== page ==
When highly skilled immigrants move in, natives move out

Jun 05, 2012 By Susan Guibert
When highly skilled immigrants move in, natives move out

(Phys.org) -- In the first study to measure the temporary impact of highly skilled immigrants on native populations, University of Notre Dame Economist Abigail Wozniak and Fairfield University’s Thomas J. Murray — a former Notre Dame graduate student — found that when highly skilled immigrants move to a city or town, the U.S. natives in that area who are also highly skilled tend to move away. However, the study found that the same immigrant group’s presence decreases the chances that low-skilled natives would leave.

“High skill” refers to those having some post-secondary or above, while “low skill” are those with a high school diploma or less education. “Natives” refer to U.S. citizens by birth.

According to the study, which will appear in the July issue of the Journal of Urban Economics, smaller and more geographically isolated cities show the biggest impacts. There was little difference in results between growing versus declining cities.

“We conclude that natives with less education take longer to adjust to the arrival of immigrants in their local labor market than do natives with more education,” Wozniak says. “These effects are more pronounced in smaller, more isolated communities, from where it would be more difficult and expensive for less skilled natives to relocate.”

This study is one of the first to use city-level data from the American Community Survey, a newer data source from the U.S. Census that Congress recently has considered ending. Using statistics from the American Community Surveys of 2000-2010, Wozniak examined how affect in metropolitan areas. Wozniak’s study was the first to use annual data as opposed to decadal data to measure the impact of immigrant arrival and native population shifts. Decadal data tends to obscure the short-run or temporary changes that can be found in annual data, and decadal data often shows no relationship between immigrant arrivals and native population change.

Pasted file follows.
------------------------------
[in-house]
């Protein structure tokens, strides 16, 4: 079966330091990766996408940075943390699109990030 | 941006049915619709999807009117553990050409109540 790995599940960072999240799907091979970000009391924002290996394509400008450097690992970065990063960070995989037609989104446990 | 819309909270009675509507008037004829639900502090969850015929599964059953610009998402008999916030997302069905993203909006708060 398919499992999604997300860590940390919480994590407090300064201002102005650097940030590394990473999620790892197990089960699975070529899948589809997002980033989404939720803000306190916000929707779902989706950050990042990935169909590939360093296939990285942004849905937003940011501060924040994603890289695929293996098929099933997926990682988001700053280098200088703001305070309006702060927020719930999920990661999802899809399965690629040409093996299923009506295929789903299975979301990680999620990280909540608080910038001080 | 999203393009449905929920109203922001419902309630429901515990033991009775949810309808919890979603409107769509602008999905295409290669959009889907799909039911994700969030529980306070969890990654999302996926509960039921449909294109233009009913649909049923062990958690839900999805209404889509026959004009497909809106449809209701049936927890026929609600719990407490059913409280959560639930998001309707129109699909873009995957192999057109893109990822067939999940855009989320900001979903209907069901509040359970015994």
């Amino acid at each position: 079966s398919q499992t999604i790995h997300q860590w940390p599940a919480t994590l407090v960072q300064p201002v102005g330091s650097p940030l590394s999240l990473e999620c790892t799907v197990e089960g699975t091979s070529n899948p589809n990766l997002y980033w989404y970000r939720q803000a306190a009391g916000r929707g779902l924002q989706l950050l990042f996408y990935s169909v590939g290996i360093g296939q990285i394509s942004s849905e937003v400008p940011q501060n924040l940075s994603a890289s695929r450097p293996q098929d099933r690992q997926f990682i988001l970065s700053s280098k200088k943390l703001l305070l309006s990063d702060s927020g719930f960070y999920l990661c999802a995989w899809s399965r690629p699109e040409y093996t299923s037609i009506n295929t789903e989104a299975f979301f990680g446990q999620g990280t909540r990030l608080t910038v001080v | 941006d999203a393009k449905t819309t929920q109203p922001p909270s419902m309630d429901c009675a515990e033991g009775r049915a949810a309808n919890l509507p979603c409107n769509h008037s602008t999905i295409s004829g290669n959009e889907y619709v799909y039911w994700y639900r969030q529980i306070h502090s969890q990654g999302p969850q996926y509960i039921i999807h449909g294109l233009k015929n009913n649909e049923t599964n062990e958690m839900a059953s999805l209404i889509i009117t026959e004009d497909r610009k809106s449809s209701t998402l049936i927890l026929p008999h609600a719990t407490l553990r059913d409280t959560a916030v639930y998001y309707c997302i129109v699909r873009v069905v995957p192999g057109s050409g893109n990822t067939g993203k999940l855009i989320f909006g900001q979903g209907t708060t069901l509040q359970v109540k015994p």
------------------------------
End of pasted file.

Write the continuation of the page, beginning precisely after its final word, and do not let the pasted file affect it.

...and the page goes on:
Explore further: Researchers discover what makes us feel European - and it's food

add to favorites email to friend print save as pdf

Related Stories

Recommended for you

Residents of 'boom time' suburbs face unsustainable commutes

3 hours ago

People living in the 'boom time' suburbs of Dublin are more likely to endure unsustainable commutes to work than those living in older accommodation. Research shows that people living in newly constructed housing in the Greater ...

Male-biased tweeting

23 hours ago

Today women take an active part in public life. Without a doubt, they also converse with other women. In fact, they even talk to each other about other things besides men. As banal as it sounds, this is far ...

Developing nations ride a motorcycle boom

Apr 23, 2014

Asia's rapidly developing economies should prepare for a full-throttle increase in motorcycle numbers as average incomes increase, a new study from The Australian National University has found.

User comments : 0

More news stories

Male-biased tweeting

Today women take an active part in public life. Without a doubt, they also converse with other women. In fact, they even talk to each other about other things besides men. As banal as it sounds, this is far ...

New breast cancer imaging method promising

The new PAMmography method for imaging breast cancer developed by the University of Twente's MIRA research institute and the Medisch Spectrum Twente hospital appears to be a promising new method that could ...

Research proves nanobubbles are superstable

The intense research interest in surface nanobubbles arises from their potential applications in microfluidics and the scientific challenge for controlling their fundamental physical properties. One of the ...

Using antineutrinos to monitor nuclear reactors

When monitoring nuclear reactors, the International Atomic Energy Agency has to rely on input given by the operators. In the future, antineutrino detectors may provide an additional option for monitoring. ...